With an estimated 1 in 3 Americans over the age of 20 years suffering with prediabetes, it is important to diagnose and treat this condition as early as possible. Prediabetes is reversible but if left untreated, it will eventually lead to diabetes which cannot be reversed. Diabetes is the seventh leading cause of death in the United States and to a large extent it can be prevented, particularly if it is attended to in the prediabetes stage or even before prediabetes arises.
Read more on how to cure prediabetes.
Prediabetes is a condition where the body does not respond as normal to insulin. Since insulin is responsible for lowering blood glucose levels, in prediabetes the glucose levels are elevated but not as high as in diabetes. Prediabetes is also known as glucose intolerance or impaired glucose tolerance. There is sufficient insulin in the bloodstream and sometimes even high levels of insulin but the blood glucose levels do not decrease as normal.
In type 1 diabetes mellitus there is a lack of insulin being produced by and secreted from the pancreas. This is the less common type of diabetes. In the more common form of diabetes, also known as type 2 diabetes, the body becomes unresponsive to insulin. Prediabetes, as its name suggests, precedes the onset of ‘full blown’ type 2 diabetes. It is essentially the early stage of the body becoming unresponsive to insulin.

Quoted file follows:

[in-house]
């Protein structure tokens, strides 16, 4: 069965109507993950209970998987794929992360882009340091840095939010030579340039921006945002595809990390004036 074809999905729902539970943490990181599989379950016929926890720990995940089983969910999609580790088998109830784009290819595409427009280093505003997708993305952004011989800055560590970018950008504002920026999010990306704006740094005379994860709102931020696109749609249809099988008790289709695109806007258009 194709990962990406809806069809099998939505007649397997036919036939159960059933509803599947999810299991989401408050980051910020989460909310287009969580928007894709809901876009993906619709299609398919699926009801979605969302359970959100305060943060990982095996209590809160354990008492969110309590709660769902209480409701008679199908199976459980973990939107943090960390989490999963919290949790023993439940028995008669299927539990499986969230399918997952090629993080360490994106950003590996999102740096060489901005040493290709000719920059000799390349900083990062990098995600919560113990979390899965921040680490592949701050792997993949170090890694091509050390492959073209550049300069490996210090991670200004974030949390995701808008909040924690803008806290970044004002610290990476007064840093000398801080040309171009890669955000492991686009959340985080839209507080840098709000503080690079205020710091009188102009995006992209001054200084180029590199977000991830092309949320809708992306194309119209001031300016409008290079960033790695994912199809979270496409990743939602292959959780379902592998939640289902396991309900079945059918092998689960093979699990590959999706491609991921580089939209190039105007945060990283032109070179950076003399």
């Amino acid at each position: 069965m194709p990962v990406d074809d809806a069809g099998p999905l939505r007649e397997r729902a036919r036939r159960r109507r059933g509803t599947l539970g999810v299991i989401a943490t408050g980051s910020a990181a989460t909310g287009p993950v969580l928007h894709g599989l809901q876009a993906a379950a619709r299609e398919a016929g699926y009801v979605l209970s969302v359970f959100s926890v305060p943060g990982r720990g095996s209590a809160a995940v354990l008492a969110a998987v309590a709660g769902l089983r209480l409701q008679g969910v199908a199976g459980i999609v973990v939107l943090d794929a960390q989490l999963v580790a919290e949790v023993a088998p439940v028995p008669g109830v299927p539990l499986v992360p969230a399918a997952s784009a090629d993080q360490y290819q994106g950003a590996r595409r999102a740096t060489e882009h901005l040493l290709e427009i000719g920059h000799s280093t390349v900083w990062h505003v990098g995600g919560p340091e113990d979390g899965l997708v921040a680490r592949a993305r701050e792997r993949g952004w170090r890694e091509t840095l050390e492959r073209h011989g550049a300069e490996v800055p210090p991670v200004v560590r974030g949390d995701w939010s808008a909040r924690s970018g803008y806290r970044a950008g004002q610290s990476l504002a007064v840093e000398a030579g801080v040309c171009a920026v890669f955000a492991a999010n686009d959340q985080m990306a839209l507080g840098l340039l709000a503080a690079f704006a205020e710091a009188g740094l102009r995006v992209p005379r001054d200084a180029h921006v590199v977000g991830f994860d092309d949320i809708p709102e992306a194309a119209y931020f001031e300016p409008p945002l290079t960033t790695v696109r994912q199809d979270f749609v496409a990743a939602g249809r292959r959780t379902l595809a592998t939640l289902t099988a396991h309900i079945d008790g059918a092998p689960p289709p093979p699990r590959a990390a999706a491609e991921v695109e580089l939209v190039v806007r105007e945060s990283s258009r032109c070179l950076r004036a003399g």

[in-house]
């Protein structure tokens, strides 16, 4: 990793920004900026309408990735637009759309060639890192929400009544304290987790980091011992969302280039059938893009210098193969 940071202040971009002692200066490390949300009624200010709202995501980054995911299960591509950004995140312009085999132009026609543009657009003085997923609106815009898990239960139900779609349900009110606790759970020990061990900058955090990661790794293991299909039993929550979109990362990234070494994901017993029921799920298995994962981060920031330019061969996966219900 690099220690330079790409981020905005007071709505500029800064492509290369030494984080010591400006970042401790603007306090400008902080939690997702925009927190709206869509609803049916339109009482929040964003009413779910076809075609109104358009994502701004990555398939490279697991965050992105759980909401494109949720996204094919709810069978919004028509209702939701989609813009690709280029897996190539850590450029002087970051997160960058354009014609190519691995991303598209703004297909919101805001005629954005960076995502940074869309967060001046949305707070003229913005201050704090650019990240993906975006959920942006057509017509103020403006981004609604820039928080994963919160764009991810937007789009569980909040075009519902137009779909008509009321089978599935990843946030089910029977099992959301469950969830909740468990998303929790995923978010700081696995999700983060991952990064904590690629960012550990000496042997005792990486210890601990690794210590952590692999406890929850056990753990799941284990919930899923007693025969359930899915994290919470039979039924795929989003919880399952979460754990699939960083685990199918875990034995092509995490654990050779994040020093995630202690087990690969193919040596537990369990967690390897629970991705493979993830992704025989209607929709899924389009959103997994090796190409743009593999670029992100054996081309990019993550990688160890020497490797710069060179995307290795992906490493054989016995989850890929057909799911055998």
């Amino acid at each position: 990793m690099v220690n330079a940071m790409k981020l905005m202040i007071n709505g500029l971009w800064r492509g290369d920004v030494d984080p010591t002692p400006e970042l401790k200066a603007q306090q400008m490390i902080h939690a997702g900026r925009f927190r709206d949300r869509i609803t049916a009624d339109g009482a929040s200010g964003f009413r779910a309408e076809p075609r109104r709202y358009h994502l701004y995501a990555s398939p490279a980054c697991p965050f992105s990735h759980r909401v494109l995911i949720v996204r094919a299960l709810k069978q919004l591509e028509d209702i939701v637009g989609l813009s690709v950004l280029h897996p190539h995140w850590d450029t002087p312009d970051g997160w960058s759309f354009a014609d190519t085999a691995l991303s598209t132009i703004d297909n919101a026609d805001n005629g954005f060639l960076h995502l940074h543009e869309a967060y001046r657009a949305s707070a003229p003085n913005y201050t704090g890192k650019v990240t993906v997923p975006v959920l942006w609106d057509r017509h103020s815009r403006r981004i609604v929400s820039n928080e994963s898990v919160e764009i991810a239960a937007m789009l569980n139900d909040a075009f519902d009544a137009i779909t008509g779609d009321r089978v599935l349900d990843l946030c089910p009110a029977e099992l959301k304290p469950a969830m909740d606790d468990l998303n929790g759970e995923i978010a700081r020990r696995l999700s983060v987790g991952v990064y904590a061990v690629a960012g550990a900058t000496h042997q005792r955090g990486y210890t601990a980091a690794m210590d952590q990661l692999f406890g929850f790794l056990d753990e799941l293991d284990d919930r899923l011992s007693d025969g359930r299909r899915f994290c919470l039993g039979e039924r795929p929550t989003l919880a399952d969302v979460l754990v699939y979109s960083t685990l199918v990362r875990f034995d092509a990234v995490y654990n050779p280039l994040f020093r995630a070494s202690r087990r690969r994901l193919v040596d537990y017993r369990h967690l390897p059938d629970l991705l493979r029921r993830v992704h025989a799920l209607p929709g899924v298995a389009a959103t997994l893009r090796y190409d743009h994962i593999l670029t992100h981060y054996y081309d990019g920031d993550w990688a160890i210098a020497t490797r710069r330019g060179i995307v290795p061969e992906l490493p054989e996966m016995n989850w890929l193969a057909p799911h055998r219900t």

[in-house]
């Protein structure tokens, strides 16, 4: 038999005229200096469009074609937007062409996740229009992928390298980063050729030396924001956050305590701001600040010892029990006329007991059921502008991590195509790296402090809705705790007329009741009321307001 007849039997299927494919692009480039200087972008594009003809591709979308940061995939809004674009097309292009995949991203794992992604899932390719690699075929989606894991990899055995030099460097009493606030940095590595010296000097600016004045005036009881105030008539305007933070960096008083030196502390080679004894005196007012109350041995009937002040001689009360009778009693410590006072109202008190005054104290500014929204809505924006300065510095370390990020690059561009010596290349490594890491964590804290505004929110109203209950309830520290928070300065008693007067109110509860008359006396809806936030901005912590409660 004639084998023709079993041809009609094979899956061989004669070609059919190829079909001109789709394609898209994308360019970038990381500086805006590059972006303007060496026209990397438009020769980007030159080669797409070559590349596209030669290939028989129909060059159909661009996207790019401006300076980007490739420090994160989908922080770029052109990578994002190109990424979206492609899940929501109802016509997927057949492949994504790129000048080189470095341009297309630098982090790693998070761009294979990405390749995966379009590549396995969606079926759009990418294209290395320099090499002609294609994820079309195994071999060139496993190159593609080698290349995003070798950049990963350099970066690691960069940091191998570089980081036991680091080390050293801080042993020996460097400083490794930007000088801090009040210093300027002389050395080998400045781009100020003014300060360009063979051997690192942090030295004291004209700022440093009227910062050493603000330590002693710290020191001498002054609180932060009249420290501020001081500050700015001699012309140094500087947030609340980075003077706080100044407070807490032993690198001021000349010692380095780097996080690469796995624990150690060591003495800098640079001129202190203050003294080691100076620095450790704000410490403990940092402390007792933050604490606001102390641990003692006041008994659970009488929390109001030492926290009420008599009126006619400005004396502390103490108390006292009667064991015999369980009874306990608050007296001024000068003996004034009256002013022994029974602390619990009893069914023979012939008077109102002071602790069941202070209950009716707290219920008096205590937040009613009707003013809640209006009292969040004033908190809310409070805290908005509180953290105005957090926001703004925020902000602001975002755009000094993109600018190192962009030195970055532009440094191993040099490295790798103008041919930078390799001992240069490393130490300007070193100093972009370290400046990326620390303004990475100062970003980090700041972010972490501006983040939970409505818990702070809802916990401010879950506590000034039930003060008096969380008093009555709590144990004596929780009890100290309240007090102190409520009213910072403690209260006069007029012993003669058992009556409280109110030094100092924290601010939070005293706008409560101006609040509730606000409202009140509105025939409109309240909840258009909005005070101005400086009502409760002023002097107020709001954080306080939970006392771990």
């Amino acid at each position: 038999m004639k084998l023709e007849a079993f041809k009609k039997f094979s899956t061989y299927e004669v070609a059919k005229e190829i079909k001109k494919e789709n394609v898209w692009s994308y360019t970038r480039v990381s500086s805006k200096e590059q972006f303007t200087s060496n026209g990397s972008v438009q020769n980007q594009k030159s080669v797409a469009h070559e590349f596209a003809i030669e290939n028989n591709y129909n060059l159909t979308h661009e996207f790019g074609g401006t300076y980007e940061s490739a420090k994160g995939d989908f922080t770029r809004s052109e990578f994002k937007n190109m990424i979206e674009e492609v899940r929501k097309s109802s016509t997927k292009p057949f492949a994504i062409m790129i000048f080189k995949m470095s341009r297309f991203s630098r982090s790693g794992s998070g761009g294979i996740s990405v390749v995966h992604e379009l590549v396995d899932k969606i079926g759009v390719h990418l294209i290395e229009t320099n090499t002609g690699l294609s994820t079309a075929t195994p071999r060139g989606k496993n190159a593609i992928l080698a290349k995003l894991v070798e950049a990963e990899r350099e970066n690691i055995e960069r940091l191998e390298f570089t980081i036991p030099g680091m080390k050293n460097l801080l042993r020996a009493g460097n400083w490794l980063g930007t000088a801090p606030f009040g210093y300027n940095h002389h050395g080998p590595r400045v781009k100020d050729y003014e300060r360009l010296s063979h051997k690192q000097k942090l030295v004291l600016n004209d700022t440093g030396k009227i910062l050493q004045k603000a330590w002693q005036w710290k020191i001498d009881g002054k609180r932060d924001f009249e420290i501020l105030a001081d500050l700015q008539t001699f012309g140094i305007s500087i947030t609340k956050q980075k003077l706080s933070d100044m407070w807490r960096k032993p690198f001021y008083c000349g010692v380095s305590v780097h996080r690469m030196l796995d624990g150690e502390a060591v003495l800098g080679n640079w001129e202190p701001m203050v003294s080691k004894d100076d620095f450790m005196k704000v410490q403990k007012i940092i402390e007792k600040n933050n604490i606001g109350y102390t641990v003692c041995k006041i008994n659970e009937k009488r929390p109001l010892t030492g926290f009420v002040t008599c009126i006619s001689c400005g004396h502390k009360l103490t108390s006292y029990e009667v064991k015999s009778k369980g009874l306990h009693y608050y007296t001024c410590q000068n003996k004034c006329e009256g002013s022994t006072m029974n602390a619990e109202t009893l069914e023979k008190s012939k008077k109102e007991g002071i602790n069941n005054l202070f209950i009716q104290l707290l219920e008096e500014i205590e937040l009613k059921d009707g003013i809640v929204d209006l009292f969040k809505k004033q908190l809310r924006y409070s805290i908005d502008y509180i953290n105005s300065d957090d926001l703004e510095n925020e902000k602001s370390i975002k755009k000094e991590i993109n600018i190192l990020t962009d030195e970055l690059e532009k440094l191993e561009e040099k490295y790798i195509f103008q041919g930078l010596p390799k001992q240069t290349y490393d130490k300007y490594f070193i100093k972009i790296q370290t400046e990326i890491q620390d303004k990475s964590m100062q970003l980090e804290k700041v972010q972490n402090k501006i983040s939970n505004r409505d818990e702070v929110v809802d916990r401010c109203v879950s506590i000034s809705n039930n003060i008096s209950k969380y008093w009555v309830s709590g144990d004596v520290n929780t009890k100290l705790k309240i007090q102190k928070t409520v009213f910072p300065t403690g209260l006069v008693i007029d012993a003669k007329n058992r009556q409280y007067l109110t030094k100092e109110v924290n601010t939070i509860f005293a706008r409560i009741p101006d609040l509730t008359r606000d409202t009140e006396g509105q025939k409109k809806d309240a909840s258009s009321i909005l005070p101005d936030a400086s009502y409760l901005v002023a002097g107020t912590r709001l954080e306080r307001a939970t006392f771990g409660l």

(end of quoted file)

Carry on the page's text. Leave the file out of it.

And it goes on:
Why does prediabetes occur?
The exact cause of prediabetes is unclear but it is associated with the same risk factors as type 2 diabetes. While genetic factors and a family history of type 2 diabetes are strong risk factors for developing prediabetes and possibly type 2 diabetes later, there are other factors that also play a role. Being overweight or obese and living a sedentary lifestyle are other risk factors as well as dietary habits and sleep patterns.
Although the exact cause is not known, the mechanism behind prediabetes and type 2 diabetes is well understood. In prediabetes the body becomes less responsive to insulin. This is known as insulin resistance. It does not mean that the body is completely unresponsive to insulin.
The pancreas tries to accommodate by increasing insulin levels in the bloodstream to achieve the same effect of lowering blood glucose levels, although not as effectively. Eventually the insulin secretion decreases although the insulin resistance continues. It is at this point that type 2 diabetes develops.
Read more on signs of insulin resistance.
How to Spot Prediabetes
Most of the time prediabetes does not present with any signs or symptoms. A person can have prediabetes for long periods of time and not be aware without diagnostic testing. The preferred method for diagnosing prediabetes is the oral glucose tolerance test (OGTT) although A1c (also known as HbA1c) is another method that could be used. These tests should be conducted routinely on people who are at high risk of developing diabetes.
In an oral glucose tolerance test, a glucose solution is administered to a person. Blood samples are taken before and after administering the glucose solution and the blood glucose levels in these samples are tested. An A1c also requires a blood sample and measures the glucose levels in red blood cells which are an indication of the average blood glucose levels in preceding months.